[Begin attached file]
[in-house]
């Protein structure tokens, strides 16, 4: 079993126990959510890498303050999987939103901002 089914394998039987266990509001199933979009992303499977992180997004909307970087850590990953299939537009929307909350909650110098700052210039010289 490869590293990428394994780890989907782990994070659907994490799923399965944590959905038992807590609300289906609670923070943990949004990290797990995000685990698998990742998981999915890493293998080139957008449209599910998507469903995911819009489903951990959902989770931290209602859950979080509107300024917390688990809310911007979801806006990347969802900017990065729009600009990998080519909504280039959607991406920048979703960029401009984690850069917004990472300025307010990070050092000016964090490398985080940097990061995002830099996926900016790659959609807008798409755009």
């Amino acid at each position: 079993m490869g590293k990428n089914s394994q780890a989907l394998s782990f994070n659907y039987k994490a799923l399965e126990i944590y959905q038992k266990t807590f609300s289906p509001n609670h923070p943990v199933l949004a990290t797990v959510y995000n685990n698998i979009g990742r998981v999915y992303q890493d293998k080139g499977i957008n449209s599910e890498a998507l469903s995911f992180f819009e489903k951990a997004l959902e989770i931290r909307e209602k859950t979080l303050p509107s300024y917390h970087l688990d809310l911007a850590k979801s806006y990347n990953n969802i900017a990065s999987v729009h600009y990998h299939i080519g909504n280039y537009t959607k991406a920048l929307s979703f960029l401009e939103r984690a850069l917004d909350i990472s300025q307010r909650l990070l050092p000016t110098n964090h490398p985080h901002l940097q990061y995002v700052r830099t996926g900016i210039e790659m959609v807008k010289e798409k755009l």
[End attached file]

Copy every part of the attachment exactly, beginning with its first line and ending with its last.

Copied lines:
[in-house]
């Protein structure tokens, strides 16, 4: 079993126990959510890498303050999987939103901002 089914394998039987266990509001199933979009992303499977992180997004909307970087850590990953299939537009929307909350909650110098700052210039010289 490869590293990428394994780890989907782990994070659907994490799923399965944590959905038992807590609300289906609670923070943990949004990290797990995000685990698998990742998981999915890493293998080139957008449209599910998507469903995911819009489903951990959902989770931290209602859950979080509107300024917390688990809310911007979801806006990347969802900017990065729009600009990998080519909504280039959607991406920048979703960029401009984690850069917004990472300025307010990070050092000016964090490398985080940097990061995002830099996926900016790659959609807008798409755009």
């Amino acid at each position: 079993m490869g590293k990428n089914s394994q780890a989907l394998s782990f994070n659907y039987k994490a799923l399965e126990i944590y959905q038992k266990t807590f609300s289906p509001n609670h923070p943990v199933l949004a990290t797990v959510y995000n685990n698998i979009g990742r998981v999915y992303q890493d293998k080139g499977i957008n449209s599910e890498a998507l469903s995911f992180f819009e489903k951990a997004l959902e989770i931290r909307e209602k859950t979080l303050p509107s300024y917390h970087l688990d809310l911007a850590k979801s806006y990347n990953n969802i900017a990065s999987v729009h600009y990998h299939i080519g909504n280039y537009t959607k991406a920048l929307s979703f960029l401009e939103r984690a850069l917004d909350i990472s300025q307010r909650l990070l050092p000016t110098n964090h490398p985080h901002l940097q990061y995002v700052r830099t996926g900016i210039e790659m959609v807008k010289e798409k755009l």